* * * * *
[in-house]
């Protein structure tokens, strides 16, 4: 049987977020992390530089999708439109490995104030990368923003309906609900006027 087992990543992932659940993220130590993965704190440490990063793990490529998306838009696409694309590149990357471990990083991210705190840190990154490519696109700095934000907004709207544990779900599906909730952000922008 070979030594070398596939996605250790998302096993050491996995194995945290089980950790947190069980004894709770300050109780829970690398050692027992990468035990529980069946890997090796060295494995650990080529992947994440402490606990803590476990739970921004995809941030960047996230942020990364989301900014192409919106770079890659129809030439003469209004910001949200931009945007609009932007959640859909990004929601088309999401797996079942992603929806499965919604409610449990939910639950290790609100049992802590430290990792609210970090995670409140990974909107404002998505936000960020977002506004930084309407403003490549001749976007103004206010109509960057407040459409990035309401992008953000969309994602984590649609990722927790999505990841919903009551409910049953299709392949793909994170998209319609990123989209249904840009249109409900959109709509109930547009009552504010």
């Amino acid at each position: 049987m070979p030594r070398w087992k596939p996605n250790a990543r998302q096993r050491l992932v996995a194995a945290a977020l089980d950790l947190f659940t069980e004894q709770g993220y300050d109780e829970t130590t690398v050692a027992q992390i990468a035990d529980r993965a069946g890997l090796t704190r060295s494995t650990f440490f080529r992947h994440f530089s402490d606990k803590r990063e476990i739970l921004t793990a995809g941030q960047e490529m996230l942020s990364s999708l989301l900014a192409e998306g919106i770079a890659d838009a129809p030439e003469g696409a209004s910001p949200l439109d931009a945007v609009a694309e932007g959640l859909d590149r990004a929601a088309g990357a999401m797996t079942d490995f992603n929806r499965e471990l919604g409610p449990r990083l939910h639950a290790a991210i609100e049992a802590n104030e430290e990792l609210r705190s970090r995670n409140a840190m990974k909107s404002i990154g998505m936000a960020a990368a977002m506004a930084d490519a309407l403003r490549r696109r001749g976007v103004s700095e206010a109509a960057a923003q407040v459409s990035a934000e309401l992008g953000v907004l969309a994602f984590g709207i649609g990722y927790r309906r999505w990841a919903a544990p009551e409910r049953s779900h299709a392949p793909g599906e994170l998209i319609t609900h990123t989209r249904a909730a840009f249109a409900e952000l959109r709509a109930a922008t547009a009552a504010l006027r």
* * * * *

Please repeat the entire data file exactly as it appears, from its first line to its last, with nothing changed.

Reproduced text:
[in-house]
């Protein structure tokens, strides 16, 4: 049987977020992390530089999708439109490995104030990368923003309906609900006027 087992990543992932659940993220130590993965704190440490990063793990490529998306838009696409694309590149990357471990990083991210705190840190990154490519696109700095934000907004709207544990779900599906909730952000922008 070979030594070398596939996605250790998302096993050491996995194995945290089980950790947190069980004894709770300050109780829970690398050692027992990468035990529980069946890997090796060295494995650990080529992947994440402490606990803590476990739970921004995809941030960047996230942020990364989301900014192409919106770079890659129809030439003469209004910001949200931009945007609009932007959640859909990004929601088309999401797996079942992603929806499965919604409610449990939910639950290790609100049992802590430290990792609210970090995670409140990974909107404002998505936000960020977002506004930084309407403003490549001749976007103004206010109509960057407040459409990035309401992008953000969309994602984590649609990722927790999505990841919903009551409910049953299709392949793909994170998209319609990123989209249904840009249109409900959109709509109930547009009552504010």
């Amino acid at each position: 049987m070979p030594r070398w087992k596939p996605n250790a990543r998302q096993r050491l992932v996995a194995a945290a977020l089980d950790l947190f659940t069980e004894q709770g993220y300050d109780e829970t130590t690398v050692a027992q992390i990468a035990d529980r993965a069946g890997l090796t704190r060295s494995t650990f440490f080529r992947h994440f530089s402490d606990k803590r990063e476990i739970l921004t793990a995809g941030q960047e490529m996230l942020s990364s999708l989301l900014a192409e998306g919106i770079a890659d838009a129809p030439e003469g696409a209004s910001p949200l439109d931009a945007v609009a694309e932007g959640l859909d590149r990004a929601a088309g990357a999401m797996t079942d490995f992603n929806r499965e471990l919604g409610p449990r990083l939910h639950a290790a991210i609100e049992a802590n104030e430290e990792l609210r705190s970090r995670n409140a840190m990974k909107s404002i990154g998505m936000a960020a990368a977002m506004a930084d490519a309407l403003r490549r696109r001749g976007v103004s700095e206010a109509a960057a923003q407040v459409s990035a934000e309401l992008g953000v907004l969309a994602f984590g709207i649609g990722y927790r309906r999505w990841a919903a544990p009551e409910r049953s779900h299709a392949p793909g599906e994170l998209i319609t609900h990123t989209r249904a909730a840009f249109a409900e952000l959109r709509a109930a922008t547009a009552a504010l006027r």